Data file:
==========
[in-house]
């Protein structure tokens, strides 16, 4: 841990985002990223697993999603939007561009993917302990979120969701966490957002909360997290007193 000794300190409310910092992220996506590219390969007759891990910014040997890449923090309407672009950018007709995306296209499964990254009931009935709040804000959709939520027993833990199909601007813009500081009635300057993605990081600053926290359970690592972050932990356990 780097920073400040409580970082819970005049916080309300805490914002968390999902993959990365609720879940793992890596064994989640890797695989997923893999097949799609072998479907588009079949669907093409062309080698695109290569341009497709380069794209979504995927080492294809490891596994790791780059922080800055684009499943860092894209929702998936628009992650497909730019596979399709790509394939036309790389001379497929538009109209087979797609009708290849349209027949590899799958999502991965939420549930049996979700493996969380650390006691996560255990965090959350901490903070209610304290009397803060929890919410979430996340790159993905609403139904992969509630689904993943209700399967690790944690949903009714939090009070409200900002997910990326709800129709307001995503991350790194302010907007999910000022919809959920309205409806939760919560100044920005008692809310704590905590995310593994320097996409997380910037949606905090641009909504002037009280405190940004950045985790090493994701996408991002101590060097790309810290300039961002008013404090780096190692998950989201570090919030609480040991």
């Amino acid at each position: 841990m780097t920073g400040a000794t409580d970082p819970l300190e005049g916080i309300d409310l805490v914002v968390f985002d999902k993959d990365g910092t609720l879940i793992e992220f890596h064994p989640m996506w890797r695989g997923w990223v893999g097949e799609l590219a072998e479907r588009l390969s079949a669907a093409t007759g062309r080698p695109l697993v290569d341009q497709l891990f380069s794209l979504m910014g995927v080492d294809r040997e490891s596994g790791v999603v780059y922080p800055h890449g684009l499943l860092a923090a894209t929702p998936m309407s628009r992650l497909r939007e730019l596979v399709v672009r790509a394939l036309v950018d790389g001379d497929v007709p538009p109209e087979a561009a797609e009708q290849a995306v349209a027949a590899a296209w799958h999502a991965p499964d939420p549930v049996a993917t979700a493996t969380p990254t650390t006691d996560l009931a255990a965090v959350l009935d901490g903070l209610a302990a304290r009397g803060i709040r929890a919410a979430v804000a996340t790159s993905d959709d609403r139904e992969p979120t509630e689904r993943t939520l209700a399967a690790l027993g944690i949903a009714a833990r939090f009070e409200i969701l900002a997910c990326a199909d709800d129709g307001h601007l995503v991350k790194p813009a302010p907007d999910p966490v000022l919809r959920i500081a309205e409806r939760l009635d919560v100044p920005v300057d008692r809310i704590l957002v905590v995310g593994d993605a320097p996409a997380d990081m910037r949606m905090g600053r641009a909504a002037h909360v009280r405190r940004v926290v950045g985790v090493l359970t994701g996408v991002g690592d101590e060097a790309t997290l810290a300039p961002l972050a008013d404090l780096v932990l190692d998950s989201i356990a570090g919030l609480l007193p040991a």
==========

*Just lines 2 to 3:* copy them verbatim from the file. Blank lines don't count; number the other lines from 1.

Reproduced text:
């Protein structure tokens, strides 16, 4: 841990985002990223697993999603939007561009993917302990979120969701966490957002909360997290007193 000794300190409310910092992220996506590219390969007759891990910014040997890449923090309407672009950018007709995306296209499964990254009931009935709040804000959709939520027993833990199909601007813009500081009635300057993605990081600053926290359970690592972050932990356990 780097920073400040409580970082819970005049916080309300805490914002968390999902993959990365609720879940793992890596064994989640890797695989997923893999097949799609072998479907588009079949669907093409062309080698695109290569341009497709380069794209979504995927080492294809490891596994790791780059922080800055684009499943860092894209929702998936628009992650497909730019596979399709790509394939036309790389001379497929538009109209087979797609009708290849349209027949590899799958999502991965939420549930049996979700493996969380650390006691996560255990965090959350901490903070209610304290009397803060929890919410979430996340790159993905609403139904992969509630689904993943209700399967690790944690949903009714939090009070409200900002997910990326709800129709307001995503991350790194302010907007999910000022919809959920309205409806939760919560100044920005008692809310704590905590995310593994320097996409997380910037949606905090641009909504002037009280405190940004950045985790090493994701996408991002101590060097790309810290300039961002008013404090780096190692998950989201570090919030609480040991």
């Amino acid at each position: 841990m780097t920073g400040a000794t409580d970082p819970l300190e005049g916080i309300d409310l805490v914002v968390f985002d999902k993959d990365g910092t609720l879940i793992e992220f890596h064994p989640m996506w890797r695989g997923w990223v893999g097949e799609l590219a072998e479907r588009l390969s079949a669907a093409t007759g062309r080698p695109l697993v290569d341009q497709l891990f380069s794209l979504m910014g995927v080492d294809r040997e490891s596994g790791v999603v780059y922080p800055h890449g684009l499943l860092a923090a894209t929702p998936m309407s628009r992650l497909r939007e730019l596979v399709v672009r790509a394939l036309v950018d790389g001379d497929v007709p538009p109209e087979a561009a797609e009708q290849a995306v349209a027949a590899a296209w799958h999502a991965p499964d939420p549930v049996a993917t979700a493996t969380p990254t650390t006691d996560l009931a255990a965090v959350l009935d901490g903070l209610a302990a304290r009397g803060i709040r929890a919410a979430v804000a996340t790159s993905d959709d609403r139904e992969p979120t509630e689904r993943t939520l209700a399967a690790l027993g944690i949903a009714a833990r939090f009070e409200i969701l900002a997910c990326a199909d709800d129709g307001h601007l995503v991350k790194p813009a302010p907007d999910p966490v000022l919809r959920i500081a309205e409806r939760l009635d919560v100044p920005v300057d008692r809310i704590l957002v905590v995310g593994d993605a320097p996409a997380d990081m910037r949606m905090g600053r641009a909504a002037h909360v009280r405190r940004v926290v950045g985790v090493l359970t994701g996408v991002g690592d101590e060097a790309t997290l810290a300039p961002l972050a008013d404090l780096v932990l190692d998950s989201i356990a570090g919030l609480l007193p040991a």